Instead, I told the patient, “Not that I would have given you any had I seen you before the urgent care. So, if I were you I would use the Tylenol with codeine until you get into the orthopedic clinic.”
Surprisingly, the patient too said, “Oh. Okay. I guess.” As if he had been hearing my confrontational thoughts from the beginning.
Again, I cannot make this stuff up but I guess if you did not get what you were looking for at the urgent care clinic it would not hurt to try the emergency department to see if you could get what you wanted there. What the heck, the emergency department is just next door to the outpatient/urgent care clinic. I am sure some of the patients seen in the emergency department do the same, if they do not get what they were looking for they just go to the urgent care to see if they could get what they were looking for there.
I saw a 40-year-old female with a request for a medication refill. My rehearsed answer is, “I do not do medication refills in the emergency department. For that you will have to follow up with your Primary Care Provider.”
She insisted, “They have done it before.”
My answer to that so common response, whether they have done it before or not, is, “I cannot tell you what others have done or not. I can only tell you what I do and I do not do refills in the emergency department,” knowing that likely others have not as well.
The patient’s manipulative strategy went on and on until she reached the point where she realized I would not budge and she became angered, finally surrendering she yelled at the top of her lungs, “F@#k you!” as she stormed out the room.
I saw a 40-year-old female with left knee pain for more than one month. Her PCP had seen her for the same left knee pain two weeks before. On top of that, she was seen in the outpatient clinic for the same one-month-old knee pain the day before I saw her as well. The day I saw her she was not wearing the knee brace her PCP asked her to wear two weeks ago and despite her PCP and the outpatient clinic had prescribed her something for pain she asked me for “something stronger” and an MRI of her knee.
Keeping with myself I said, “No. And no.” Meaning nothing “stronger” and no MRI either. Instead, I shared with her she had to wear the knee brace her PCP had gotten her and to follow up with her PCP about the MRI, which may be justifiable if she was willing to entertain a possible surgery. Because, as I tell patients, “If you are not willing to have surgery what is the point of having an MRI. It’s not like MRIs are therapeutic and you already know there is something wrong with your knee, so why have one done.” Nonetheless, the request was not justifiable from the emergency department.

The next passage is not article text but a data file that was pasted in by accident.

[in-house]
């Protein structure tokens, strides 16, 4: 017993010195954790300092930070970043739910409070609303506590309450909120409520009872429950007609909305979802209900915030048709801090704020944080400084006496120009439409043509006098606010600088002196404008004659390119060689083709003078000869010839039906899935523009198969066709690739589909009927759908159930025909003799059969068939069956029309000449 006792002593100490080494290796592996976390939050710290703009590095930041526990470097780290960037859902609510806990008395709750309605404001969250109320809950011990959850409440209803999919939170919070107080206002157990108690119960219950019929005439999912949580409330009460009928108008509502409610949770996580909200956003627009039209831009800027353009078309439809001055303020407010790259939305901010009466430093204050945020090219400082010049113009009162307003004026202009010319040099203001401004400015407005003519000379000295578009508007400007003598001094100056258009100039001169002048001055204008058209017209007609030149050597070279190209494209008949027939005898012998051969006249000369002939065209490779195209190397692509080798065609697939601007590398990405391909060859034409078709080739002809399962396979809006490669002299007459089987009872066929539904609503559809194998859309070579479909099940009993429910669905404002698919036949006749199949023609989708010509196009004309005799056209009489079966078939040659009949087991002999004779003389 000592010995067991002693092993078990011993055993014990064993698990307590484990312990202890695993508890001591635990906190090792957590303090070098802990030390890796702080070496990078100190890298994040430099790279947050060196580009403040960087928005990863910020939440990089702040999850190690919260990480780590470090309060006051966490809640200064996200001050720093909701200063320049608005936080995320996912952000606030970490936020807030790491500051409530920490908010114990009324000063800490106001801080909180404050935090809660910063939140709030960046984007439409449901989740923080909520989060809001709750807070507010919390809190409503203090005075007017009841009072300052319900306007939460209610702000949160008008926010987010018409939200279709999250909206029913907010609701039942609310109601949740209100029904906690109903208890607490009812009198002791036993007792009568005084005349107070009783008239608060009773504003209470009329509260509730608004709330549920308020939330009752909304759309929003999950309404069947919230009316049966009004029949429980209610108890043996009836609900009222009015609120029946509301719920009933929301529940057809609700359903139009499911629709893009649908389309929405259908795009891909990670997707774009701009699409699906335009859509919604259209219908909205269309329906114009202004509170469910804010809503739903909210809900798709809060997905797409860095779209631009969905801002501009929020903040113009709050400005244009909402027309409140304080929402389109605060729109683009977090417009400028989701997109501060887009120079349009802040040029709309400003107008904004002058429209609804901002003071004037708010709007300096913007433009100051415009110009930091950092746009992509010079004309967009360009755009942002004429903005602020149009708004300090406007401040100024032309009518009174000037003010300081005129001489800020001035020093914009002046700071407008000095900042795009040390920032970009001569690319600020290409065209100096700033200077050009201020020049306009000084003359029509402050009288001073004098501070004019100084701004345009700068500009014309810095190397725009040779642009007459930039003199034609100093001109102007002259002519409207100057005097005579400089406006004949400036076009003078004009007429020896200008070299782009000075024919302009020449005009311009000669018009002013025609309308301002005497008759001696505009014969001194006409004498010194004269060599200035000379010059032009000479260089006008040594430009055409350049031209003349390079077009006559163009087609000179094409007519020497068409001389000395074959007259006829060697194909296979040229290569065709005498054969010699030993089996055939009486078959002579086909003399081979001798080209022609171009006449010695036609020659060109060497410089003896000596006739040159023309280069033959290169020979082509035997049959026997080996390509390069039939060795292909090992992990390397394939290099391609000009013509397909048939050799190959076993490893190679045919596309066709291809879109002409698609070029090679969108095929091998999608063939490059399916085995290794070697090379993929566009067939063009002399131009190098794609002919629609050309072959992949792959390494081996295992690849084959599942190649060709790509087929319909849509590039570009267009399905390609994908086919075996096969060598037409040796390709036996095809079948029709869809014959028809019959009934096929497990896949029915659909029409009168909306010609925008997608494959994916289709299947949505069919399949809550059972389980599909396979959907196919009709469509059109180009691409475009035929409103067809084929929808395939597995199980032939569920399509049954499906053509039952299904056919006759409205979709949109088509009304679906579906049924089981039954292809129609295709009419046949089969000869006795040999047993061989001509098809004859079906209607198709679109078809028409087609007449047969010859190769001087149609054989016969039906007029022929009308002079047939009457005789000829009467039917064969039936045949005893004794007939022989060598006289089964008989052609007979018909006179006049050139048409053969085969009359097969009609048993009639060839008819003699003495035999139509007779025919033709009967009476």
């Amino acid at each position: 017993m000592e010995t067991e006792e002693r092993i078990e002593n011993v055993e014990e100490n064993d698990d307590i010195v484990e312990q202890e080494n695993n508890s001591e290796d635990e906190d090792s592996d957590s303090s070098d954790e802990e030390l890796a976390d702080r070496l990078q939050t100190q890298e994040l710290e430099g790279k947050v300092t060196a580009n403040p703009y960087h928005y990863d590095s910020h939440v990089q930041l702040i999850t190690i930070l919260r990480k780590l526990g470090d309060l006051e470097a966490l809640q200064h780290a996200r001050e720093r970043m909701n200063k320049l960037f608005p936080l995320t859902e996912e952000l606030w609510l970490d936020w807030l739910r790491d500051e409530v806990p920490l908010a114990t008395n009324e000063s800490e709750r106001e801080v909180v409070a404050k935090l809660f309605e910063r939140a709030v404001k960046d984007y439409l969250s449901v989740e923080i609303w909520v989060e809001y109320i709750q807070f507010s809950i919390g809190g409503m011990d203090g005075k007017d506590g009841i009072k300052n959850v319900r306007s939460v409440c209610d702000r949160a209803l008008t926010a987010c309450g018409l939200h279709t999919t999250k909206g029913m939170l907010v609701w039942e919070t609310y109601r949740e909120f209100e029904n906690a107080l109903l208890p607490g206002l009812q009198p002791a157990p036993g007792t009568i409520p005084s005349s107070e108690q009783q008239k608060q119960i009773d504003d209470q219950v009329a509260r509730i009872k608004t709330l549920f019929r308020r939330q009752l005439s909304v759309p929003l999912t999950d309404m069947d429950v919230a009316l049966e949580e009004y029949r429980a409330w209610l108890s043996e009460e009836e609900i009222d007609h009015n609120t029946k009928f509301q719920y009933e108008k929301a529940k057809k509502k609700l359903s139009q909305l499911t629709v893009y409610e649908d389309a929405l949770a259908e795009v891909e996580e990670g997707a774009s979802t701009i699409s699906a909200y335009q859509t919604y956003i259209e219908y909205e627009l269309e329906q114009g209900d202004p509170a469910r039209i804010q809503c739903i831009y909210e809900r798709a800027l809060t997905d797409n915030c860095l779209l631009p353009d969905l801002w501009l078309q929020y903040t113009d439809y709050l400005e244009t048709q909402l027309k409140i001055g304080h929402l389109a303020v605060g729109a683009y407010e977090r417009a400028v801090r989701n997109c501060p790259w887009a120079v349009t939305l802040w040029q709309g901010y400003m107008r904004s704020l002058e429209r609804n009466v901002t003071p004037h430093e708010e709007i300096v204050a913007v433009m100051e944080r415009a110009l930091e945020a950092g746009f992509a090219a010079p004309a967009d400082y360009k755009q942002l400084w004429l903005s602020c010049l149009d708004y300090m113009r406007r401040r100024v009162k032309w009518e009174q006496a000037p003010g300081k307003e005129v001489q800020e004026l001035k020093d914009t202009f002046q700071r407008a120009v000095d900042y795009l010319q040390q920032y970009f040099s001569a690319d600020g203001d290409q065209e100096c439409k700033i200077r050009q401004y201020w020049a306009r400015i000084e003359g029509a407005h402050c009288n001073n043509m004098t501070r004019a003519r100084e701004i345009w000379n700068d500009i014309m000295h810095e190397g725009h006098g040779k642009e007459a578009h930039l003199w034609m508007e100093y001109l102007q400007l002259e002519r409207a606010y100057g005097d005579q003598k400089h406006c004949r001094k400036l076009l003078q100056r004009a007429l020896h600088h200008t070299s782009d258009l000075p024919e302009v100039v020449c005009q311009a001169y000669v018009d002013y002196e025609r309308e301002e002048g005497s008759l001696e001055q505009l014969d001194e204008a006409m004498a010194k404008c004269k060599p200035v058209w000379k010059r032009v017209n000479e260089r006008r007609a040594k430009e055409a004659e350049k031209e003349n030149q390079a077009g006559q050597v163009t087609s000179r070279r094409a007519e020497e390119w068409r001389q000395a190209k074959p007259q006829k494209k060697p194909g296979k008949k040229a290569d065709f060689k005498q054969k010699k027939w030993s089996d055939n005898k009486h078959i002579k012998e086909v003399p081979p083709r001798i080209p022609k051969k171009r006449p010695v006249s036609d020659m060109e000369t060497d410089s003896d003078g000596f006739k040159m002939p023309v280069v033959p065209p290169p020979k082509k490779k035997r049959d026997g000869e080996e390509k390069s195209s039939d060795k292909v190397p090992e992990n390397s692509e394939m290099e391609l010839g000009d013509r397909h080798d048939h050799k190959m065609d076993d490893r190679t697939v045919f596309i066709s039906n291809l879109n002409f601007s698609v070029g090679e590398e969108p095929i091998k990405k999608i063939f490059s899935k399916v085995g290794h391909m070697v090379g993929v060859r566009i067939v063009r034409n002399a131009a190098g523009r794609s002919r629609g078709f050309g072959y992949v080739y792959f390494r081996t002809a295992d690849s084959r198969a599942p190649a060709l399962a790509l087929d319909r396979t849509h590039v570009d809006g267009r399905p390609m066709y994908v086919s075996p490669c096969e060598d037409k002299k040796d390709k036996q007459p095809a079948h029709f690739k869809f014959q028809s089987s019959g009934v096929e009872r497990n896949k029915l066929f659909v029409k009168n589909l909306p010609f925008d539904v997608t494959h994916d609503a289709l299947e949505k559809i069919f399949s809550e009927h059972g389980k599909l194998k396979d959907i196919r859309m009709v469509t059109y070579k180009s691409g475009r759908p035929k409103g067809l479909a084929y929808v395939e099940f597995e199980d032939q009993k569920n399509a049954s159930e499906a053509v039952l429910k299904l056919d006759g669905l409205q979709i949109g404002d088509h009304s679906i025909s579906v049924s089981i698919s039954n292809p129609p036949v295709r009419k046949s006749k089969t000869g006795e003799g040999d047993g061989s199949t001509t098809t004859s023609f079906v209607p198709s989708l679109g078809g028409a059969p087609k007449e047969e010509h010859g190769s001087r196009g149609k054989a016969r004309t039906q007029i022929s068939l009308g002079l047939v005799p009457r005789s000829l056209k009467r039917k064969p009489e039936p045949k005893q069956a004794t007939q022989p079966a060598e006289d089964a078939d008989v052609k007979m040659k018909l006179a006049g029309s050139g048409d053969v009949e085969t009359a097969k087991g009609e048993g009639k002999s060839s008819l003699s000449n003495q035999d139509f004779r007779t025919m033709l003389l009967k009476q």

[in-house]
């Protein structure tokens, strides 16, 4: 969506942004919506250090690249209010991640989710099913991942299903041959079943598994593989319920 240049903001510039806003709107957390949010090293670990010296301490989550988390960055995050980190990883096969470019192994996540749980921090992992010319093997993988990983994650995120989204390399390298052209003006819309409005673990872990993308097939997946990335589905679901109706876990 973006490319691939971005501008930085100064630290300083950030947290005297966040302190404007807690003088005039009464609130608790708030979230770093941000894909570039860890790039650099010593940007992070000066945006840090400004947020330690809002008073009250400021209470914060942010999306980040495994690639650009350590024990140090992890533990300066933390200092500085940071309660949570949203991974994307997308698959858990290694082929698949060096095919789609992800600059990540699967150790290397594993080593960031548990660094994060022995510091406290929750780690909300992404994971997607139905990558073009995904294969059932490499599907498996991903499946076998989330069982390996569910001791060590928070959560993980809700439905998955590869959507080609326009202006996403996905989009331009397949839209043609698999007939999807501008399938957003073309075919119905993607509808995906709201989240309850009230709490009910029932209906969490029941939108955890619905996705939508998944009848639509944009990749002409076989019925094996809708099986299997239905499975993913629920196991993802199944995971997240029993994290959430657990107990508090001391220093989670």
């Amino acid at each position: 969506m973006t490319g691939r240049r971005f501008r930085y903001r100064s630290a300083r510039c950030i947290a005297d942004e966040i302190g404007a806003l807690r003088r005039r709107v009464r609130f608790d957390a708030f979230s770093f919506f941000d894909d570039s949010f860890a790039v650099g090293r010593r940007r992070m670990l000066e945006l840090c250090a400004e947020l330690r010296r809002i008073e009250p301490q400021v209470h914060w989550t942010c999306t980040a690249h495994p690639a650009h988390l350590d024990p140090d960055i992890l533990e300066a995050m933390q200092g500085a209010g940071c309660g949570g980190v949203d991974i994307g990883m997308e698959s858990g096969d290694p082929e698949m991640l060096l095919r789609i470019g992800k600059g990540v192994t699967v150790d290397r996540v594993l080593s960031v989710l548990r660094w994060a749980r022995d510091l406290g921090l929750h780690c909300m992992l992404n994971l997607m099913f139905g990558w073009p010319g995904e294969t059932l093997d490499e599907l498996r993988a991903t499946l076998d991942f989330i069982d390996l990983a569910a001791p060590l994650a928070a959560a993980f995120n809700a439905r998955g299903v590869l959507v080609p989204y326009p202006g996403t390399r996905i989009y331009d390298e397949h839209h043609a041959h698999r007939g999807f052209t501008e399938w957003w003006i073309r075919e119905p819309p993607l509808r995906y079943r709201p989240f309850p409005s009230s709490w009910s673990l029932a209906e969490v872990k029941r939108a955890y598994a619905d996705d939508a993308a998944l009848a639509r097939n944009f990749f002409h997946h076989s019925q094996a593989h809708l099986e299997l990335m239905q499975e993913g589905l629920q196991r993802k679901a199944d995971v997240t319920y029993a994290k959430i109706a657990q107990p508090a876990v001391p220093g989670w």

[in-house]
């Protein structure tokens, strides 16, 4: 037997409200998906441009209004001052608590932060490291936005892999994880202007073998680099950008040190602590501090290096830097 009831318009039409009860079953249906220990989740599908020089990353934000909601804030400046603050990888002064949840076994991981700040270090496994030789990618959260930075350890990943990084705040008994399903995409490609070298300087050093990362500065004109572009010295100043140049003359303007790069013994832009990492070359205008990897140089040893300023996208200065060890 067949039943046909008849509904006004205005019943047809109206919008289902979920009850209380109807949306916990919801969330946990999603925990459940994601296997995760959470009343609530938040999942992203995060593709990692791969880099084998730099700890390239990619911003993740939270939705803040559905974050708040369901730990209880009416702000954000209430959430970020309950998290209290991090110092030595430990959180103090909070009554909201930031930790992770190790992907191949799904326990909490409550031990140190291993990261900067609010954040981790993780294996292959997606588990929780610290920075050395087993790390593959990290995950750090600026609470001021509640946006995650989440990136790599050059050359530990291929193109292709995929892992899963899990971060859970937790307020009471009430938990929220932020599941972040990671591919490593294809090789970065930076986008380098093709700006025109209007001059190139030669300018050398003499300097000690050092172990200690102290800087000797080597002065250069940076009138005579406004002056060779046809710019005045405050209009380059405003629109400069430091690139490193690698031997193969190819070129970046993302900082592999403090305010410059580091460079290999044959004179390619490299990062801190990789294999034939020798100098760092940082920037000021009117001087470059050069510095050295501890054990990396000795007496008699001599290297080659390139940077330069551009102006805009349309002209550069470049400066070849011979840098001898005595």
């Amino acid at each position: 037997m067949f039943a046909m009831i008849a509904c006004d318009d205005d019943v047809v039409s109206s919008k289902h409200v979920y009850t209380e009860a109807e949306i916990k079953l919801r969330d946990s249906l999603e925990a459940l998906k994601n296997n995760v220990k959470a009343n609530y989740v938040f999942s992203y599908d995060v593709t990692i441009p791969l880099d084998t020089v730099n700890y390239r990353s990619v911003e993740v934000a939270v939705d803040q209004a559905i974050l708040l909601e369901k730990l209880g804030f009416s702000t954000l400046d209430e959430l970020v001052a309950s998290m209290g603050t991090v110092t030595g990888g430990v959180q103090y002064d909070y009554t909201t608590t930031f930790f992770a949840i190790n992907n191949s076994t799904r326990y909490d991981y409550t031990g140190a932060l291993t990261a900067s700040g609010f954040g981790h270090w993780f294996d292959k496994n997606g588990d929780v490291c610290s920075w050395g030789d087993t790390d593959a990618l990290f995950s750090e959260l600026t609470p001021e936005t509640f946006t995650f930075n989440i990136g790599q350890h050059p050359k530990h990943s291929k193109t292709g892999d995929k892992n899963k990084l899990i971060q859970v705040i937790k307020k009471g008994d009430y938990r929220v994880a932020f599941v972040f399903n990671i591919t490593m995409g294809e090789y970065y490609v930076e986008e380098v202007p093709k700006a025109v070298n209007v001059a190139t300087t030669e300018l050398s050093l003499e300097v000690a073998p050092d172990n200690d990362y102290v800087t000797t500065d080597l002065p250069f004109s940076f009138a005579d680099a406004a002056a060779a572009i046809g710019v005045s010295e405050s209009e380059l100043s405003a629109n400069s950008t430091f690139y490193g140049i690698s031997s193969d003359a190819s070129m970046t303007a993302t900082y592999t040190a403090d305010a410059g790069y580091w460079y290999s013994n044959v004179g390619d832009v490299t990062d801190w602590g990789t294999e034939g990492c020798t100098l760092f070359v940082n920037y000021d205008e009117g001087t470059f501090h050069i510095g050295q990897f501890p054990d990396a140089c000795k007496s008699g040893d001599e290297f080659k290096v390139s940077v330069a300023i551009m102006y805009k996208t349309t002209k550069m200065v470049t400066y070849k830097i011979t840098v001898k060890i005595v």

As one can imagine, and why an included anecdote, the patient was not HAPPY!
Most would say that for the purpose of following a patient’s course of treatment the EHR is a great tool and I agree. However, as for support to telling patients, “No,” as in this patient’s case I do not think so. My reason, I do not need the support of the EHR to say NO to exaggerated unrealistic emotional expectations. As with this patient, although there was a well documented course of treatment even if there wasn’t I would still have told the patient, “No. And no.” Again, meaning nothing “stronger” and no MRI either.
I saw, well the first patient I tried to see at the beginning of a shift one night was a 43-year-old female with right neck and shoulder pain but she stormed out of the room yanking the curtain open with her right arm. Yea, the arm that was in so much pain.
So what happened? Well, it went kind of like this. “How long have you had this ‘severe pain’?” I asked.
“Look it up in the chart,” she snapped.
“No. I do not look at the chart. I would think the patient would know how long they have had pain and why I am asking you rather than looking at the chart,” I said.
Obviously I set off a nerve as the patient abruptly got up from where she was sitting in a chair and, like I said already, using her right arm, the one in “severe pain”, she yanked the curtain open to get out of the room. In the hallway she looked around frantically until she made eye contact with the charge nurse and to who the patient complained that she did not want to be seen by me.
“Why?” I asked.
“Because you are rude!” she fired back.
Oh. Okay. I thought and I walked around her and the charge nurse back to my workstation where I returned the patient’s chart back to the rack and grabbed the next one.
So let me try to get this right. The patient says I was rude because (1) I asked her how long she has had the pain or (2) because I did not read her chart. Not sure “which witch is which” but one or the other or maybe even both. Ironic, I guess telling someone who is trying to help you, “Go read the chart,” is not rude.